Objective: To assess changes in sociodemographic characteristics of mothers, their obstetric management and perinatal outcomes in the 1980s. Design: A survey of data recorded in the South Australian perinatal data collection. For singleton births, we compared risks of stillbirth, neonatal death and perinatal death by year of birth, after adjusting for risk factors. Subjects: There were 176 637 births of at least 400 g birthweight (or at least 20 weeks' gestation) notified to the perinatal data collection between 1981 and 1989. Main outcome measures: Frequency of risk factors and relative risks of stillbirth, neonatal death and perinatal death by year of birth. Results: There have been changes in the sociodemographic characteristics of mothers, their obstetric management and perinatal outcomes during the 1980s. Crude perinatal mortality rates have not increased, despite increases in the frequency of low birthweight, preterm births, mothers aged 35 years and over, and some other risk factors. After adjusting for risk factors, the risks of stillbirth, neonatal death and perinatal death were lower among singletons in 1987-1989 than in the 1981-1982 reference period. Conclusion: Advances in clinical management may be preventing increases in stillbirths, neonatal deaths and perinatal deaths in response to increased numbers of births with low birthweight, preterm delivery and some other risk factors in South Australia.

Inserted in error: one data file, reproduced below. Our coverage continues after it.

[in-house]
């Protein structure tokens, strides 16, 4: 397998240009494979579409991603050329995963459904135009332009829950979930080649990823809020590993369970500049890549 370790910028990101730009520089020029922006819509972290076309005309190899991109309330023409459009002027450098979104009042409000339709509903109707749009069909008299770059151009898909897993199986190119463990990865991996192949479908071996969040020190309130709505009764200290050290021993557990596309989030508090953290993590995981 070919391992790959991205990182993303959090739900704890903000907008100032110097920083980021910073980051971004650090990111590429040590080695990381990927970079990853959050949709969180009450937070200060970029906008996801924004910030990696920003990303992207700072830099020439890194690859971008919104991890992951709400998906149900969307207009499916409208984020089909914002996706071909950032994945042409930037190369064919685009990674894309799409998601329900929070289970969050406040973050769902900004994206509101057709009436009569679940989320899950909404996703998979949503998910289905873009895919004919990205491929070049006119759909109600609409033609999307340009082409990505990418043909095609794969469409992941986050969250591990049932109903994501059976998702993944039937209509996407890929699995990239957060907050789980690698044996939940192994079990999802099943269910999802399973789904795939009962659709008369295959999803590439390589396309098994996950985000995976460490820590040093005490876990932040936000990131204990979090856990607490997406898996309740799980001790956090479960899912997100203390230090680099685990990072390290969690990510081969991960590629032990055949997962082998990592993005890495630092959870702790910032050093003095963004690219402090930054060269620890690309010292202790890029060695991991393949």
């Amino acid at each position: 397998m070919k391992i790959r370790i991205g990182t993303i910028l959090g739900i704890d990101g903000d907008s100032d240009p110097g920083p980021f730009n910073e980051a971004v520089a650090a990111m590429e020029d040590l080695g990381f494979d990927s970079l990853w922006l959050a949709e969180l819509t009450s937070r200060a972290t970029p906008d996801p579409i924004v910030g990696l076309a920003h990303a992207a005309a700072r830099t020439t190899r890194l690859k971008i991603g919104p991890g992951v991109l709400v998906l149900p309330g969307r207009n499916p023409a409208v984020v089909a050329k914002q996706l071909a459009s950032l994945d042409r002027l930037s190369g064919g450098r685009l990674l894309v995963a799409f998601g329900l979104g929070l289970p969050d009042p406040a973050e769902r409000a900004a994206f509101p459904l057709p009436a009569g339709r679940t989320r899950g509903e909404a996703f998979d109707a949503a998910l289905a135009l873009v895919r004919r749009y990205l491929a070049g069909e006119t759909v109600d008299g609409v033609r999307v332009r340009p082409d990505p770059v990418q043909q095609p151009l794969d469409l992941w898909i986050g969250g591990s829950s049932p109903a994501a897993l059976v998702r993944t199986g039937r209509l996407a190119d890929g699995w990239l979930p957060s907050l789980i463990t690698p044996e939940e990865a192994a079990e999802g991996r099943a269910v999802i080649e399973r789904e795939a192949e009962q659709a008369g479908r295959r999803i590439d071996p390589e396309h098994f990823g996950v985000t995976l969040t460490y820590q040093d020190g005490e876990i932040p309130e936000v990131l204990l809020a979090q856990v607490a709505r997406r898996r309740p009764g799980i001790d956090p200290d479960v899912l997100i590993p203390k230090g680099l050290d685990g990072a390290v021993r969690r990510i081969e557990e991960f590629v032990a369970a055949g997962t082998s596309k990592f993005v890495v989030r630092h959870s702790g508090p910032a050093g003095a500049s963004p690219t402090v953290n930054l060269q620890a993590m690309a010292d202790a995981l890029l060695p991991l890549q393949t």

|Number of pages||4|
|Journal||Medical Journal of Australia|
|Publication status||Published - 1 Jan 1992|
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